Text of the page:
The question of the accountability of non-governmental organisations (NGOs) has a tendency to polarise opinion. NGOs demand others to be accountable. They should be accountable too, so the argument goes. Others deny that NGOs should be held accountable at all, especially if that accountability is to the State.
To say that NGOs must be accountable presupposes that they currently are not accountable. If they are already accountable, then the argument has to say that they should be more accountable and demonstrate why additional accountability is necessary.
Perhaps the best place to start from is the very question of NGO accountability. What do we mean when we say NGOs should be accountable, to whom and why? The concept of accountability is difficult to define, partly because it varies depending on time, context, cultural or ideological persuasion, and partly because of disagreements about what standards should be used for holding actors accountable.
In political studies, the notion of accountability entails three elements: answerability, responsiveness and enforceability. Answerability demands that an actor explains and justifies the exercise of his or her powers. Responsiveness refers to the process whereby an actor addresses the needs and expectations of a particular constituency. Enforceability refers to a process by which an actor can be subjected to sanctions for the failure to perform his or her functions.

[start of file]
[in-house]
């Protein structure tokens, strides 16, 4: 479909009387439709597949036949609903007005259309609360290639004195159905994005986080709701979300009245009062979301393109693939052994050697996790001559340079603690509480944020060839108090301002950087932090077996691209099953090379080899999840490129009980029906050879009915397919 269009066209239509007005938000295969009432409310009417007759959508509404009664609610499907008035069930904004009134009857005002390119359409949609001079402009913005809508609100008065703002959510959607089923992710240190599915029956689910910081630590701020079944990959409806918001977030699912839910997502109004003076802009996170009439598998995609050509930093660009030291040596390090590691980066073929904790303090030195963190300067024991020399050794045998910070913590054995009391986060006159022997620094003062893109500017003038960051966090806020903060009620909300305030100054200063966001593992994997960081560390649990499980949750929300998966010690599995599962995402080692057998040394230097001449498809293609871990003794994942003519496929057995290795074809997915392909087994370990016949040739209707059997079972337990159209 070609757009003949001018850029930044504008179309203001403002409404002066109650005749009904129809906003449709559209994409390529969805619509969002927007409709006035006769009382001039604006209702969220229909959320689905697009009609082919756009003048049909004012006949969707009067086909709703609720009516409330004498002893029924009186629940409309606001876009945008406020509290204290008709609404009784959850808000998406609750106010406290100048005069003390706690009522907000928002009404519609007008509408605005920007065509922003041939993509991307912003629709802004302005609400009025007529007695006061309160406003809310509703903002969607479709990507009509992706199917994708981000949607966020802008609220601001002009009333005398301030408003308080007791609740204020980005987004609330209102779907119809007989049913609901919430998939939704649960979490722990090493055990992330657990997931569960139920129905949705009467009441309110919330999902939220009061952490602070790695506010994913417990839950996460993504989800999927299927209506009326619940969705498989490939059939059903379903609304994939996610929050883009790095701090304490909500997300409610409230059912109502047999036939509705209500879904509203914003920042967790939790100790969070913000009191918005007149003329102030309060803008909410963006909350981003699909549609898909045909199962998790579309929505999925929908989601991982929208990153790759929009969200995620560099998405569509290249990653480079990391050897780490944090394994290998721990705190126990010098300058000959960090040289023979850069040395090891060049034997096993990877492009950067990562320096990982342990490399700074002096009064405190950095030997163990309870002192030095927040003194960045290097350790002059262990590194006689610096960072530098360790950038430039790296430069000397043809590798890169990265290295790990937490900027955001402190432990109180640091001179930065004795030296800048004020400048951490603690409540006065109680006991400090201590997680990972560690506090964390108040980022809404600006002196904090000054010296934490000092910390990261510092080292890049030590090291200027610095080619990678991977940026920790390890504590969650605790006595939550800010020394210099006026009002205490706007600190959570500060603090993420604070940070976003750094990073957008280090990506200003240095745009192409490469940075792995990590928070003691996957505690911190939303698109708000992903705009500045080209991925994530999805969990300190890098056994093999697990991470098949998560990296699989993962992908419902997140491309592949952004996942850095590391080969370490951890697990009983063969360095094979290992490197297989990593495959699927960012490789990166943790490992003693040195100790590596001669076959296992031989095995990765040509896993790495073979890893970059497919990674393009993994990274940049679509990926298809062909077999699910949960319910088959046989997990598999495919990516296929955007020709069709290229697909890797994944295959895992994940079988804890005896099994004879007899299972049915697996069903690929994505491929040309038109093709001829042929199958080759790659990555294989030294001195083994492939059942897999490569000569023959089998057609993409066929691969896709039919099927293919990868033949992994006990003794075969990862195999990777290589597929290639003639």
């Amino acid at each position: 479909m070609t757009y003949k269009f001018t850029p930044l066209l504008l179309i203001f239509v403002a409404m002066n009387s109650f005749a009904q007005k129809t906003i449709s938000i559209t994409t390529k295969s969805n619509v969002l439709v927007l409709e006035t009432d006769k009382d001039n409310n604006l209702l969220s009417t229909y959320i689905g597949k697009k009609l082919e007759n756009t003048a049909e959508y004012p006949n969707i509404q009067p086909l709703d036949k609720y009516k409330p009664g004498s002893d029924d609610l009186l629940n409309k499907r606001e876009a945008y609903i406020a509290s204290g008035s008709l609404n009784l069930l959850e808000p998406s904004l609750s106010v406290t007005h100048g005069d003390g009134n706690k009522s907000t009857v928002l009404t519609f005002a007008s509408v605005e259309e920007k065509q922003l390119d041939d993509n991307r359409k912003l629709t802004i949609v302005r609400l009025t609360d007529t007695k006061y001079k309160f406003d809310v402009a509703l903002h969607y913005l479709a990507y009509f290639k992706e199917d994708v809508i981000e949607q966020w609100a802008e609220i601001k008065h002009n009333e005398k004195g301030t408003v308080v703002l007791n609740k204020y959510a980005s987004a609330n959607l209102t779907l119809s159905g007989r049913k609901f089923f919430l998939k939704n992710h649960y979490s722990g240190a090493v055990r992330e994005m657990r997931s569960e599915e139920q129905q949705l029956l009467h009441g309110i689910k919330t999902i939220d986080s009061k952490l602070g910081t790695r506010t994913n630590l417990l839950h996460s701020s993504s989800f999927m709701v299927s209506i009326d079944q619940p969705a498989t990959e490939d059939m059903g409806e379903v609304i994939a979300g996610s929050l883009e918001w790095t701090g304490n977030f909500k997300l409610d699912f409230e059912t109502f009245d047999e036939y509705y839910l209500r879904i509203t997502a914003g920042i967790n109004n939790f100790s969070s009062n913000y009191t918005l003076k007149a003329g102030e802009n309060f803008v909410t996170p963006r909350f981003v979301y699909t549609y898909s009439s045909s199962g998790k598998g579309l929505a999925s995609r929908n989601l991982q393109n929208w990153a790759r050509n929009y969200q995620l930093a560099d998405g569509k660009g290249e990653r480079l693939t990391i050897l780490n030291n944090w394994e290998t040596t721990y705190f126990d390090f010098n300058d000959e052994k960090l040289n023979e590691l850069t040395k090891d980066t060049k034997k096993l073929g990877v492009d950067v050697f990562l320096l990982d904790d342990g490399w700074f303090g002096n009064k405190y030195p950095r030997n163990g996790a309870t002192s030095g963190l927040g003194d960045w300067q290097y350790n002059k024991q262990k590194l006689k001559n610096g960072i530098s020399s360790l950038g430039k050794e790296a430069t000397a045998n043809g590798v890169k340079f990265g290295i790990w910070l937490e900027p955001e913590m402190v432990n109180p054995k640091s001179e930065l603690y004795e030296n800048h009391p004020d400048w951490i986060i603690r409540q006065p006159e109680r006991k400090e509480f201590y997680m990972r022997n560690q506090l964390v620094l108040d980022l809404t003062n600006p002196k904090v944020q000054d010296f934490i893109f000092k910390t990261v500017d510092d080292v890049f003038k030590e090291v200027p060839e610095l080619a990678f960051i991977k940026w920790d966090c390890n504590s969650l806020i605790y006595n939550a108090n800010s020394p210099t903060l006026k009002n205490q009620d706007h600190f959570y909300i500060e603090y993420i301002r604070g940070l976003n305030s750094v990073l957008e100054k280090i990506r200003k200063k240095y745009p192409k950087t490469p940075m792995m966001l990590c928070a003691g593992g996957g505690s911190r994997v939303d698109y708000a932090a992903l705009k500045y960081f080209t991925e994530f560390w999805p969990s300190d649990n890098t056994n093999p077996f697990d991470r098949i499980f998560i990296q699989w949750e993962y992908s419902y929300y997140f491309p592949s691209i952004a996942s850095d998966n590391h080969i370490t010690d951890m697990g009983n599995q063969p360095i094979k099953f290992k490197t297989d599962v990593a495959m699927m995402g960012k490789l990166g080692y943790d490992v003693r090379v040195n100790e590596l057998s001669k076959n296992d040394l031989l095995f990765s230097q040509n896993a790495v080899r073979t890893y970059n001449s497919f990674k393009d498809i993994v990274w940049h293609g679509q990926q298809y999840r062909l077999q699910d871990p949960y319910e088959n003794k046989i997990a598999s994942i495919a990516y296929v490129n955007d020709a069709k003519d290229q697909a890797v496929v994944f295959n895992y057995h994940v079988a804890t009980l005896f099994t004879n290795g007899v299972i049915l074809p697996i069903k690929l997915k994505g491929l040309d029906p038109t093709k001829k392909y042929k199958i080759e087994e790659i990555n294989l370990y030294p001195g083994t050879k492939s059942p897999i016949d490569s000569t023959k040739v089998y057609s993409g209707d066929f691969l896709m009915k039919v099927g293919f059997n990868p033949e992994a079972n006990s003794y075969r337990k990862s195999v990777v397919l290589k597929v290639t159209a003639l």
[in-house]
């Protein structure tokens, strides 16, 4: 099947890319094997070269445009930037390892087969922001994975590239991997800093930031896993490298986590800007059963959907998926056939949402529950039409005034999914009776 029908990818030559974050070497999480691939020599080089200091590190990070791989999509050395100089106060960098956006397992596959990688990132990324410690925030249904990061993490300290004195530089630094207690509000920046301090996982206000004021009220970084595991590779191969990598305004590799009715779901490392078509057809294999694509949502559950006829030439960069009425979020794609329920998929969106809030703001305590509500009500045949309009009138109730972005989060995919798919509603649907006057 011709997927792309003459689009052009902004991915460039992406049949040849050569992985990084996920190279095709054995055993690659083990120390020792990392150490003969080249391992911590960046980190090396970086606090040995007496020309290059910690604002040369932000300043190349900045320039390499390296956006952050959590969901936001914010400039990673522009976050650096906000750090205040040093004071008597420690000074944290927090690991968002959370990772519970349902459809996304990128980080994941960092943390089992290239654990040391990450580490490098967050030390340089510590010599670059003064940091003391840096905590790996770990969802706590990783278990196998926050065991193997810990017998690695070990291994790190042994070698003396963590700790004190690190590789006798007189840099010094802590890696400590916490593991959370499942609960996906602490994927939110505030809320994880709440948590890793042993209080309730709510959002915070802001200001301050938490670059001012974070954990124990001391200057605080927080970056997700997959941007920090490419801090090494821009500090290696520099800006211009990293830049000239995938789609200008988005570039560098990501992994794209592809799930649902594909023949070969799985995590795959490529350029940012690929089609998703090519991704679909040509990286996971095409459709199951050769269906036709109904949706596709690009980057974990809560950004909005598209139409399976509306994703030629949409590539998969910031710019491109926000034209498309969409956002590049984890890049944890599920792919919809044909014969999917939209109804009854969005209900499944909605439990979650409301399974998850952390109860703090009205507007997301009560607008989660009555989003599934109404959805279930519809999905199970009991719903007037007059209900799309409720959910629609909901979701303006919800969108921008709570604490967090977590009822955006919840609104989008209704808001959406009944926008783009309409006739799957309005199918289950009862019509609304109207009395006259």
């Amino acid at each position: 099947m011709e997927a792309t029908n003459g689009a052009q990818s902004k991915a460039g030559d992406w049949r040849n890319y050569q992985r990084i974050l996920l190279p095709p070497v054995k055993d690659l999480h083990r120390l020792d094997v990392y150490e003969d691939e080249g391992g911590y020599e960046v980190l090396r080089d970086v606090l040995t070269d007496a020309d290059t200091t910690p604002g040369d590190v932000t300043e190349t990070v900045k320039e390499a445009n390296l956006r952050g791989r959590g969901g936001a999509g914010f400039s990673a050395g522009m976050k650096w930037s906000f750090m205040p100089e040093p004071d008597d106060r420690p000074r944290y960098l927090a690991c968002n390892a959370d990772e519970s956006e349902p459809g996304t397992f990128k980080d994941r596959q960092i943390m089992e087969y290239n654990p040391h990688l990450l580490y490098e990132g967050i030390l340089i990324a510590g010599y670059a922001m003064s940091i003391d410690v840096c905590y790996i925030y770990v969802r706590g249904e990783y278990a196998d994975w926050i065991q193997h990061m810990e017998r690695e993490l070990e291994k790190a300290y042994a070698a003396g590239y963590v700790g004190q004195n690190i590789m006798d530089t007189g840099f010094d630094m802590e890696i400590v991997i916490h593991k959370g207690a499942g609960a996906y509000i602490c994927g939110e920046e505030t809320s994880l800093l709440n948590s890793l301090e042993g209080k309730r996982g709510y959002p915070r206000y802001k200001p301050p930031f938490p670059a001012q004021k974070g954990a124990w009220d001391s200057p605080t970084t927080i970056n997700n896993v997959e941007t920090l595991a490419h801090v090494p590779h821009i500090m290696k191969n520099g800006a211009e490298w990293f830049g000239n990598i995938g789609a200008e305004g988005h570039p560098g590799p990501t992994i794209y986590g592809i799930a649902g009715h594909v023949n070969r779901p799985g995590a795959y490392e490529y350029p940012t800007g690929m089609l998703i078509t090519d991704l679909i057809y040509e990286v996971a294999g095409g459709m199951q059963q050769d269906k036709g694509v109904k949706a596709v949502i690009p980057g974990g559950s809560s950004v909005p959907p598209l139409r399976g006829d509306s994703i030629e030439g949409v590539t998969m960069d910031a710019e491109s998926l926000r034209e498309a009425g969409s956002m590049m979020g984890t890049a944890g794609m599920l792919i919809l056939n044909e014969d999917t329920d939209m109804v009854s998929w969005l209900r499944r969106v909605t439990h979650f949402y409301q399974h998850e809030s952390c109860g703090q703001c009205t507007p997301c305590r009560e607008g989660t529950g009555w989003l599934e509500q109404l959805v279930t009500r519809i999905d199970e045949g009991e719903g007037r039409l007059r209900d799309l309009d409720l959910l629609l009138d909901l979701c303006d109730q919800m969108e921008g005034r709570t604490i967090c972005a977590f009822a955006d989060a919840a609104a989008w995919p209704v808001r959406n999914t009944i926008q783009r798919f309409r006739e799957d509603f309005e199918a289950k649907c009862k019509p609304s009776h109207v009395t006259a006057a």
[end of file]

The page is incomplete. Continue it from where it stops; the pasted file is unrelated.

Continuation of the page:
This definition presupposes the existence of at least two parties; the party expected to account, and the party to whom the accountability is owed. In the case of the State, accountability is owed by those who hold public power to citizens. Various theories have been developed to justify that form of accountability.
In the case of NGOs, no coherent theory has been put forward to require a State-like accountability structure for NGOs vis-à-vis the general public. This is so because there is no direct power-giving relationship between NGOs and the general public.
NGOs are created by individuals or groups of individuals exercising their freedom to associate and freedom to participate in the political activities of their country. As such, NGOs are entitled to choose their objectives and methods of carrying out those goals. No State or individual has a right to demand that an NGO choose another objective or implement a particular goal in a different way.
Does this mean NGOs have the right to do as they please? The answer is, without a doubt, yes, as long as they do not act unlawfully. Note that the duty not to act unlawfully applies to everyone, not just NGOs. At the very least then, NGOs are expected to obey the law just like everyone. But there is no more accountability they owe to anyone, except their funders and boards of directors or trustees.
Some people think that NGOs have become too many, some of which are practically briefcase NGOs. This has nothing to do with lack of accountability. Others think that NGOs are a personal enrichment scheme. Those that know the industry very well will respond that there are no foolish funders out there, willing to sponsor any frivolous idea. If a so-called briefcase NGO is being funded, the probability is that it has something good to offer.
NGOs need to be provided with all the space they need to carry out their freely chosen goals. They work in a hostile environment in which they often champion unpopular causes and have to cope with unpredictable funding patterns. NGOs are good for democracy and development.